U.S. Presidents Jefferson, Lincoln, Coolidge, Eisenhower, Kennedy, Reagan, and many believe Trump, experienced mental health and developmental disorders. The difference was that the stigma was either not so strong, or these individuals were able to keep their conditions under wraps.

    I was appointed to the Hennepin County Adult Mental Health Advisory Council, and served in that capacity from March 2012 to March 2015. We directly reported to the Hennepin County Board of Commissioners and indirectly to the Office of the Governor of Minnesota, then Mark Dayton. I still write and casually speak on this topic in Minnesota.

    Having come from an affluent family of medical, legal and engineering professionals, and having friends and acquaintances who are owners and heirs to businesses operating in the tens of millions to the tens of billions of dollars, I have experienced a real hit on my opportunities to live in peace and enjoy an education which could have merited exceptionally high grades were I not beaten on campus or denied service by police and the MN Department of Human Rights on the basis of my disability. Attorneys have not come to my aid in thirty years.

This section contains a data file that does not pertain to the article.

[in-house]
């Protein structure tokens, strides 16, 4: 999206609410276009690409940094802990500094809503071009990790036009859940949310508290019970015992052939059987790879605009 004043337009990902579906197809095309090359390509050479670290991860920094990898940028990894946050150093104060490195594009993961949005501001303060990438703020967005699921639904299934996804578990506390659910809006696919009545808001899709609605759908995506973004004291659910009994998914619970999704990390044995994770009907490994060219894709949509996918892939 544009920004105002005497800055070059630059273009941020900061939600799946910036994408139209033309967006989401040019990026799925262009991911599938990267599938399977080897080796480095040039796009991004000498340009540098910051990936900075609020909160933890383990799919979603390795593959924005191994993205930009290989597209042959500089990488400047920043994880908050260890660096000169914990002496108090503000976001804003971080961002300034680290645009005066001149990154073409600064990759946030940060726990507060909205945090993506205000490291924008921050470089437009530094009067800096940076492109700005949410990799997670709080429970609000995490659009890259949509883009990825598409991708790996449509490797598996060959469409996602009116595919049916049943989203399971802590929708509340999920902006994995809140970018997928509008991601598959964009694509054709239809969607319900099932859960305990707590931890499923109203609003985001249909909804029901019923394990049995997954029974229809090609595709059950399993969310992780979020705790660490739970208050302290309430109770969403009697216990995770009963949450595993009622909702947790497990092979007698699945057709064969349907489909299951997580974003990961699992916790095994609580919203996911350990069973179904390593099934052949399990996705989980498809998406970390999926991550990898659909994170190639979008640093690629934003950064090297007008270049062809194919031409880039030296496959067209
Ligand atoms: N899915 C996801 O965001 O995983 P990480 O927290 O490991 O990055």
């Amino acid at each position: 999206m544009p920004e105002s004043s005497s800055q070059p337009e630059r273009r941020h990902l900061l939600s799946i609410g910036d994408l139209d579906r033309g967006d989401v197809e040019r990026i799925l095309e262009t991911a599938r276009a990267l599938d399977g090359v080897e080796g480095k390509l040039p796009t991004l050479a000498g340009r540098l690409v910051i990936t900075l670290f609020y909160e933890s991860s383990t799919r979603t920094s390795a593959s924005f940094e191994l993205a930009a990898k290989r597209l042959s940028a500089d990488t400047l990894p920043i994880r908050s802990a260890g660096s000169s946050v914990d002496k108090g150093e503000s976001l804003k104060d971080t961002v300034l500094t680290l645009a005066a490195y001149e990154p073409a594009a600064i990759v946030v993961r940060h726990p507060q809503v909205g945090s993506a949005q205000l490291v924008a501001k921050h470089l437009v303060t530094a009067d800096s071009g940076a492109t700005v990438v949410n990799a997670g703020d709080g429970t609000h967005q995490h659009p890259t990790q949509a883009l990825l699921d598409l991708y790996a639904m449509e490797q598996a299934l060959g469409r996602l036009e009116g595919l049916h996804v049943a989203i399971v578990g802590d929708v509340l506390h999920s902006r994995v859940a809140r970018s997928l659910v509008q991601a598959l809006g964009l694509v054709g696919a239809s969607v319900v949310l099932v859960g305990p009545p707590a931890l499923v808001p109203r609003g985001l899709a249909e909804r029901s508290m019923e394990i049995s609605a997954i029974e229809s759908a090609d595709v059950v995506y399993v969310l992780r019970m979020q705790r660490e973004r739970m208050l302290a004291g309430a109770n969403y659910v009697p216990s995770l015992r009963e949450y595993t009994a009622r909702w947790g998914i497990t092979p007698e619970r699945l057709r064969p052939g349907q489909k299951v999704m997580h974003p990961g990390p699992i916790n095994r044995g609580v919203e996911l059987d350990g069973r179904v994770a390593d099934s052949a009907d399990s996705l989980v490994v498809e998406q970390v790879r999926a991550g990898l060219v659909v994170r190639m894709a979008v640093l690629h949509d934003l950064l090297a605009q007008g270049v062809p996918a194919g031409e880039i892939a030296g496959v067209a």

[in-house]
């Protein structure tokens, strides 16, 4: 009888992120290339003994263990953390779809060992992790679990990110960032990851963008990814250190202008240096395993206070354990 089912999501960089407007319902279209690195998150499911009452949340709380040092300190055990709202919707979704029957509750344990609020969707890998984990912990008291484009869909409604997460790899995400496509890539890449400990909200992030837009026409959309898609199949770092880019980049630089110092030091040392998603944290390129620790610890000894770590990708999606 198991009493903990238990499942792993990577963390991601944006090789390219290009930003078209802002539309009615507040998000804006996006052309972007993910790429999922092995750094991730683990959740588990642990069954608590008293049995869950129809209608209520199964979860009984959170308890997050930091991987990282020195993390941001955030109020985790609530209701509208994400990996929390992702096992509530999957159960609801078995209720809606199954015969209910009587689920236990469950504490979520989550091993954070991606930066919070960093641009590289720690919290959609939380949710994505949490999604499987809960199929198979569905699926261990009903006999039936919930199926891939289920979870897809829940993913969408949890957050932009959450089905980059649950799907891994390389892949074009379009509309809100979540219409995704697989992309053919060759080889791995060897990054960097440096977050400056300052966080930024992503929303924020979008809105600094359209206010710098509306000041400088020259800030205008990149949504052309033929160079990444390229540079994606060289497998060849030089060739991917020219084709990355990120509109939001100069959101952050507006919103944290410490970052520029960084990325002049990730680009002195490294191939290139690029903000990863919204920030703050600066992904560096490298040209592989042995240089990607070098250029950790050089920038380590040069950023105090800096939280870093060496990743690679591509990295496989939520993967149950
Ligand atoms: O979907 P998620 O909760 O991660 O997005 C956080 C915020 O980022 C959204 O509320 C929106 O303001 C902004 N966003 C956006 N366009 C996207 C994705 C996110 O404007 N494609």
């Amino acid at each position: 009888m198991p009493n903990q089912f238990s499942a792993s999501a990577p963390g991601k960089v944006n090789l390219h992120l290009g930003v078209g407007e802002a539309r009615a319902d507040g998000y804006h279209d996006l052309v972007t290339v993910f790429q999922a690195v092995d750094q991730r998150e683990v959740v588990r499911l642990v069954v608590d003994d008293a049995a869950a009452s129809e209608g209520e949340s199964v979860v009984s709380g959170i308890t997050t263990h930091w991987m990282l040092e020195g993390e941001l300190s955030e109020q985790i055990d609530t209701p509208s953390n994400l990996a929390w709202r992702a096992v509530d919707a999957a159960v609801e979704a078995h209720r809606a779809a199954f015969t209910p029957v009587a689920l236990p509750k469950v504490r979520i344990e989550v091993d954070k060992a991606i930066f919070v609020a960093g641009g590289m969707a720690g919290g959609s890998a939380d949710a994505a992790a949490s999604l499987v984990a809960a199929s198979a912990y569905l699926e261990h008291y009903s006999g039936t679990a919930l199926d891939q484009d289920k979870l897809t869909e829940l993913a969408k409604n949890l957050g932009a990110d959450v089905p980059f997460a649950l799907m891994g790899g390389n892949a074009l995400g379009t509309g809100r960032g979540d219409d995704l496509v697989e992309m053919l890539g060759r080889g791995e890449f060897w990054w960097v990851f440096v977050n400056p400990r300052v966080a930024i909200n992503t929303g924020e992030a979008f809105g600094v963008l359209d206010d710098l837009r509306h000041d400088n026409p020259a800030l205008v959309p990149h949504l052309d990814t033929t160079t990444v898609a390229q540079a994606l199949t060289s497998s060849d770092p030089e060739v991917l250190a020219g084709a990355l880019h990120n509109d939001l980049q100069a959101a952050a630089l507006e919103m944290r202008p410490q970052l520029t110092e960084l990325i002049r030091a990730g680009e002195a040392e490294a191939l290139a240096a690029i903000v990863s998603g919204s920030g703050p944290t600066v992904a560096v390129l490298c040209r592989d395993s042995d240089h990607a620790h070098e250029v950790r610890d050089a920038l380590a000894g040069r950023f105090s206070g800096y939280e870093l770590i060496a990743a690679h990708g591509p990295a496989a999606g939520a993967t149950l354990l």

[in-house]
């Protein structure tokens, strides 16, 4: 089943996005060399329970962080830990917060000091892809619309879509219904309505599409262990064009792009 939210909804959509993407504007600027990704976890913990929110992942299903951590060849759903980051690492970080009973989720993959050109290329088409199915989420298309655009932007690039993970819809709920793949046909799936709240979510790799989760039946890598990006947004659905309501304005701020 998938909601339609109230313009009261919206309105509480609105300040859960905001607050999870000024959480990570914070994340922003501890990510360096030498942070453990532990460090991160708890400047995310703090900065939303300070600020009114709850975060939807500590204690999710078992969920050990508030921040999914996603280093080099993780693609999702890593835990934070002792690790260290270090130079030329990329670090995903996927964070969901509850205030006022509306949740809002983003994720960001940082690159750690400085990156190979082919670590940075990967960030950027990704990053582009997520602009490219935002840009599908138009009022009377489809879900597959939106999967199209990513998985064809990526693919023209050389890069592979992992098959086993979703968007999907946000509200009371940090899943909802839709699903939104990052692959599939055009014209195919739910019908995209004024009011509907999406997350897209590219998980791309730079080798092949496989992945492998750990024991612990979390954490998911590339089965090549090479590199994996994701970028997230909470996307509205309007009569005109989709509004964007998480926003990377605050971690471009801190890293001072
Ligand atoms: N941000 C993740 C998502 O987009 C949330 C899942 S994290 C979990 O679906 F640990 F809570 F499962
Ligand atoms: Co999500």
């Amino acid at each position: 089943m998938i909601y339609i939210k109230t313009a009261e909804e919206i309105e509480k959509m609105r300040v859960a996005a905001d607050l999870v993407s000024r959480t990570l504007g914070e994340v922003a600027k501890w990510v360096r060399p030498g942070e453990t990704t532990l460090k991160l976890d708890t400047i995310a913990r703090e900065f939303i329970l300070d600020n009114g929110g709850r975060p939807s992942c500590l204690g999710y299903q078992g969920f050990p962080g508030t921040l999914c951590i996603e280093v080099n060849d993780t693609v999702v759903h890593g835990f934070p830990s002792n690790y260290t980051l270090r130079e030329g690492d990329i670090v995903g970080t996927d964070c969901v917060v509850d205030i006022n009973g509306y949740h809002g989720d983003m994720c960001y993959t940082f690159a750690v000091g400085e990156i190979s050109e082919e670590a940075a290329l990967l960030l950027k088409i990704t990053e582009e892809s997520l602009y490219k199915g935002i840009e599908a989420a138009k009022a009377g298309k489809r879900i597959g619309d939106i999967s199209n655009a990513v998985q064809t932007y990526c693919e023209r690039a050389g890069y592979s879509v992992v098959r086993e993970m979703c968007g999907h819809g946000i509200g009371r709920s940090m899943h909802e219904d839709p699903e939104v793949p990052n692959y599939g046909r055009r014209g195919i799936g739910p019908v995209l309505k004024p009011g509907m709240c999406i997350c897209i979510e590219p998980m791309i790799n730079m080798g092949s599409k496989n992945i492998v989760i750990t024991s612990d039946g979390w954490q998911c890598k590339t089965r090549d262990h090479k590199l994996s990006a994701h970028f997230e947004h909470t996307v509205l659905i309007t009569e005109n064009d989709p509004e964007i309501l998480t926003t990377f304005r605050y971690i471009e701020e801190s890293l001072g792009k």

CURA may be of value in righting the wrongs of the myth of sickliness of all people with mental illnesses.

    Barry N. Peterson
    Former Gifted De La Salle High School Honors Student
    who attended Hubert H. Humphrey School of Public Affairs
    University of Minnesota, CLA Class of 1996
    Minneapolis, MN